Occasionally one comes across a news report that cries out for additional information. Given that journalism has been called the “first draft of history,” it’s not surprising that reporters aren’t able to always get complete answers to every question that arises.
Sometimes, though, one has to wonder if an article’s author is an actual living human being, or simply an automaton devoid of curiosity and an awareness of the surreal.
A German student “mooned” a group of Hell’s Angels and hurled a puppy at them before escaping on a stolen bulldozer, police have said.
The man drove up to a Hell’s Angels clubhouse near Munich, wearing only a pair of shorts and carrying a puppy.
He dropped his shorts and threw the dog, escaping on a bulldozer from a nearby building site.
Few scenes capture the spirit of the South more clearly than fields of ripening cotton, so thick with fluffy bolls that the whiteness dazzles the eye.
Farm Press understands the charm of cotton and is again asking readers to grab their cameras and capture the picturesque crop in all its splendor.
For the second straight year, Farm Press, which publishes Southeast Farm Press among other publications, is looking for photos that “recognize the beauty of cotton and the people who grow it.”
“Cotton is a huge part of Southern farm culture … snow-white fields ready for harvest hold promise of a good return for hard work and perseverance,” writes Slate Canon on the Farm Press Blog. “And from the time the first seedling pushes through the soil, to first bloom, to boll fill and finally to the massive pickers marching through fields leaving brown swaths in the white landscape, a cotton crop is a work of art.”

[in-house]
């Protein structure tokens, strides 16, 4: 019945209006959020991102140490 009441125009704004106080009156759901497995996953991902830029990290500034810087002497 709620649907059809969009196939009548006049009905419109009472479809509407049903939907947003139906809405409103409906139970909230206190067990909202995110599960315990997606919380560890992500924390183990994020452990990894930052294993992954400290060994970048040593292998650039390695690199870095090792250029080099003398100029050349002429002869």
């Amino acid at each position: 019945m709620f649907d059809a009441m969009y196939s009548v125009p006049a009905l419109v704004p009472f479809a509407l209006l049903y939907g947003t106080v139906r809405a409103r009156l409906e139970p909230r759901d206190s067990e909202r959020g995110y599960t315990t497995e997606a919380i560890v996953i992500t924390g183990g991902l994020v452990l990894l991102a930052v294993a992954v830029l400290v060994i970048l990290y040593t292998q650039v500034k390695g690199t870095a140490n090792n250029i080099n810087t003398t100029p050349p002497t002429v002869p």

Farm Press is asking readers to send in their best cotton photos – kids in cotton fields, blooms, sunsets, pickers and strippers, anything that captures the uniqueness of cotton – to firstname.lastname@example.org by Nov. 1.
My four girls – ages 11, 10, 10 and 8 – still stare agog at me when I explain to them that once there was a time, long, long ago, when cartoons were a once-a-week treat, the sole motivation needed to pop out of bed on a Saturday morning.
In today’s world where entire networks are devoted to animation and stations run cartoons 24 hours a days, seven days a week, 365 days a year, it’s difficult for my girls to imagine a time and place where kids’ programming occupied such a small part of the television week.
(They also are completely baffled by the idea of a 13-inch television that got exactly three, count ‘em three, channels, but that’s a different story.)
Yet for all the seemingly endless hours of kids’ programming available today, the vast majority of it pales in comparison to what was available during the days of Saturday morning-only cartoons.